Reading for pleasure is at an all-time low in the United States. A recent government report revealed Americans read for fun about 17 minutes each day. And the percentage of Americans indulging in leisure reading on any given day dropped by nearly 30 percent between 2003 and 2017.
One solution to our short attention spans and even shorter spurts of free time are short stories. They are low commitment and high gratitude, and can transport readers to far-flung places.
In a corner of the South Philadelphia Free Library, there's now a vending machine for literature. Think of it as tales to go, reports "CBS This Morning: Saturday" co-host Dana Jacobson.
With the press of a button, users select a story that takes either one, three or five minutes to read. Within seconds, the cylinder spits out a modern-day papyrus scroll.
"What I love about this project is that it gives us something a little bit old, a piece of paper … to have that tactile moment," said Andrew Nurkin, deputy director of enrichment and civic engagement at the Free Library of Philadelphia.
"It uses a really interesting new technology, the kind of ATM machine of short stories, to make it delightful and joyful at the same time," said Nurkin, who helped bring the kiosks to the Philadelphia library.
In an effort to promote literacy, Philadelphia is one of four American cities -- Akron, Ohio; Wichita, Kansas; and Columbia, South Carolina being the others -- installing the short-story ATMs in public libraries.
There are 35 dispensers in various locations across North America and 180 worldwide.
"Any minute that you can spend … engaging with the written word is advancing literacy," Nurkin said. "And if it brings joy just for that minute or five minutes, that's great."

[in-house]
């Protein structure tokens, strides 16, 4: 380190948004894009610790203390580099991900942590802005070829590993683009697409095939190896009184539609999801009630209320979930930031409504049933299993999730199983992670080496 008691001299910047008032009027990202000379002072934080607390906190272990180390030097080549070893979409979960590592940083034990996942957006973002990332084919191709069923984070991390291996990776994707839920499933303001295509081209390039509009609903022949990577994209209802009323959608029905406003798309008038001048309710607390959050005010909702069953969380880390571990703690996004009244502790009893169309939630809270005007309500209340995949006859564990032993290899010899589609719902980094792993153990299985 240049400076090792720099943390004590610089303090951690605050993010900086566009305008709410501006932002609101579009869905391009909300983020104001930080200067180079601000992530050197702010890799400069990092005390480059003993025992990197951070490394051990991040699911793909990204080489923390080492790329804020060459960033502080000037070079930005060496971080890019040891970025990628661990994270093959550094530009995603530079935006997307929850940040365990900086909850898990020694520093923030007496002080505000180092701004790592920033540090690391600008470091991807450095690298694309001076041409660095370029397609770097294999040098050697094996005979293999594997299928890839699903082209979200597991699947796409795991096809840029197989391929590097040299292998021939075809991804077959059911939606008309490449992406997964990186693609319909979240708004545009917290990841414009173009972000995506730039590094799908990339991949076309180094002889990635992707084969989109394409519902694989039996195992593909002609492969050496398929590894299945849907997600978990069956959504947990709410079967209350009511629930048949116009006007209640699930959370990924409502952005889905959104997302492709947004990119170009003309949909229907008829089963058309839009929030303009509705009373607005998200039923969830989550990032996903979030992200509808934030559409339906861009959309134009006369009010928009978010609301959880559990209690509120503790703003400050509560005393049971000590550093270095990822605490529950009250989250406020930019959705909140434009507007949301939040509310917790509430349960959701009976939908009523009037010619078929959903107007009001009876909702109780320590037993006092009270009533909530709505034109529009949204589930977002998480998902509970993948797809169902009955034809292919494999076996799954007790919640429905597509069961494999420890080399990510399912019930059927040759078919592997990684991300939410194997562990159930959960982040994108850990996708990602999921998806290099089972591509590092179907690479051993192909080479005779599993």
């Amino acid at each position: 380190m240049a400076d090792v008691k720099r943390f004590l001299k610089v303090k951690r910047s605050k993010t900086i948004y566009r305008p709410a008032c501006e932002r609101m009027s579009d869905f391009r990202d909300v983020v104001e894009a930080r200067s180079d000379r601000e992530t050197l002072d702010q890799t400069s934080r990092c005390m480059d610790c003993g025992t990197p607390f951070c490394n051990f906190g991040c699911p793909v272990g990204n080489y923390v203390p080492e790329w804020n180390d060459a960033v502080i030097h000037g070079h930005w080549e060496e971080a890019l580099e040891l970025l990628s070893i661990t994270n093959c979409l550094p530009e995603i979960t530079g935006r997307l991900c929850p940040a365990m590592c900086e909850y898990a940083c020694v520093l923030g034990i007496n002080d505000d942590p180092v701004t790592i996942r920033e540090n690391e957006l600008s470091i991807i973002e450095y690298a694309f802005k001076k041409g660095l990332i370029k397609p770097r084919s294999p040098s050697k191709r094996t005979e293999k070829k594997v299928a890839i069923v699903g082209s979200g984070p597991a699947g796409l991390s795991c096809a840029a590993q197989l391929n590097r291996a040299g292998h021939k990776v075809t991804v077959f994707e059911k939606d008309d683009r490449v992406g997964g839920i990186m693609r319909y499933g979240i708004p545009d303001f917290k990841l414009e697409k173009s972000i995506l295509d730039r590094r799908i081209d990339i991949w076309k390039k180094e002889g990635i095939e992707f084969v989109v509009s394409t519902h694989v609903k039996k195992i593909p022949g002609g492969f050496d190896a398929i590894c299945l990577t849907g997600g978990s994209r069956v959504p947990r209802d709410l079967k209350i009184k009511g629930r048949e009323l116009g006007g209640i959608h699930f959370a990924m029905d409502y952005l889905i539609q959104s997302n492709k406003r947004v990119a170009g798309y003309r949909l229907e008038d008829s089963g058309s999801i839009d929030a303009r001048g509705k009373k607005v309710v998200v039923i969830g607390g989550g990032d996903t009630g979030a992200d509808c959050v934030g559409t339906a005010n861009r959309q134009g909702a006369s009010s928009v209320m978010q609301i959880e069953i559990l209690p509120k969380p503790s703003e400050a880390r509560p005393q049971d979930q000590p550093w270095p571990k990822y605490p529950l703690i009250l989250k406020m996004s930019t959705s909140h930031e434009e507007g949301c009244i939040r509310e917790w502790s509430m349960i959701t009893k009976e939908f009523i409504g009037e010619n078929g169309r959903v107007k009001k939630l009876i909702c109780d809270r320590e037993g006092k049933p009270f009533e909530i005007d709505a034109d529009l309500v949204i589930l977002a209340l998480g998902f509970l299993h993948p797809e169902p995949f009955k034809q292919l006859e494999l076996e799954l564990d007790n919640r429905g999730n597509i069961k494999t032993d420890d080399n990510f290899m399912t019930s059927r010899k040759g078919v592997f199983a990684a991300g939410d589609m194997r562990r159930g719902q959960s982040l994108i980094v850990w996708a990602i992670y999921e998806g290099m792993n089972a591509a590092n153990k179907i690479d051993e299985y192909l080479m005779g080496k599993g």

The joie de vivre comes courtesy of French company Short Edition, which makes the machines and manages a catalog of more than 100,000 stories.
The tales vary in tone and style. And they are free -- as well as guilt-free. The paper is environmentally friendly, according to Nurkin.
"The ink is biodegradable," he said "So it's environmentally conscious … and certainly recyclable."
Film director Francis Ford Coppola, the godfather of the short-story ATMs, brought the first American dispenser to his café in San Francisco in 2016.
"I love the idea of a vending machine, a dispensing machine that doesn't dispense potato chips or beer or coffee for money, but gives you art," Coppola said.
If you want your own short story to come out of the ATMs, you may soon get your chance. In September, the Public Library Association will launch a national writing contest to encourage budding authors and amateurs to add their voices to the dispensers.
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